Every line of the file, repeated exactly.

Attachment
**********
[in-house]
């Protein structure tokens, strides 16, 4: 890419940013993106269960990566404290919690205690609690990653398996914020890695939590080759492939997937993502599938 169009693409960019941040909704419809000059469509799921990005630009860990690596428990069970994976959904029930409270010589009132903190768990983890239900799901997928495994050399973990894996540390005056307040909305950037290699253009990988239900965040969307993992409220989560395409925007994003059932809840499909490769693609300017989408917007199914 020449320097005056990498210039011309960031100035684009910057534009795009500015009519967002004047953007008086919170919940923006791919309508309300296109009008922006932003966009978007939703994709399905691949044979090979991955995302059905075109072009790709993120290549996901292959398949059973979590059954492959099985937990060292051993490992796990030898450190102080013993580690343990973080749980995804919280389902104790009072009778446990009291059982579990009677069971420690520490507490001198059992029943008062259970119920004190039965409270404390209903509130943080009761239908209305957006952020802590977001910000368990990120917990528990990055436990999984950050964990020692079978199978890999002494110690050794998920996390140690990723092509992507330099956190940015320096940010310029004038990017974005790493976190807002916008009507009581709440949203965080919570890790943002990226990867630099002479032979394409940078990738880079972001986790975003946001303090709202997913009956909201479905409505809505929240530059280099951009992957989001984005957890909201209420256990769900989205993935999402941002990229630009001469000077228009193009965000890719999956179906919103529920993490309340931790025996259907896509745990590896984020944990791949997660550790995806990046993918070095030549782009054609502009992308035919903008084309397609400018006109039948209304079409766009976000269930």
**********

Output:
[in-house]
């Protein structure tokens, strides 16, 4: 890419940013993106269960990566404290919690205690609690990653398996914020890695939590080759492939997937993502599938 169009693409960019941040909704419809000059469509799921990005630009860990690596428990069970994976959904029930409270010589009132903190768990983890239900799901997928495994050399973990894996540390005056307040909305950037290699253009990988239900965040969307993992409220989560395409925007994003059932809840499909490769693609300017989408917007199914 020449320097005056990498210039011309960031100035684009910057534009795009500015009519967002004047953007008086919170919940923006791919309508309300296109009008922006932003966009978007939703994709399905691949044979090979991955995302059905075109072009790709993120290549996901292959398949059973979590059954492959099985937990060292051993490992796990030898450190102080013993580690343990973080749980995804919280389902104790009072009778446990009291059982579990009677069971420690520490507490001198059992029943008062259970119920004190039965409270404390209903509130943080009761239908209305957006952020802590977001910000368990990120917990528990990055436990999984950050964990020692079978199978890999002494110690050794998920996390140690990723092509992507330099956190940015320096940010310029004038990017974005790493976190807002916008009507009581709440949203965080919570890790943002990226990867630099002479032979394409940078990738880079972001986790975003946001303090709202997913009956909201479905409505809505929240530059280099951009992957989001984005957890909201209420256990769900989205993935999402941002990229630009001469000077228009193009965000890719999956179906919103529920993490309340931790025996259907896509745990590896984020944990791949997660550790995806990046993918070095030549782009054609502009992308035919903008084309397609400018006109039948209304079409766009976000269930």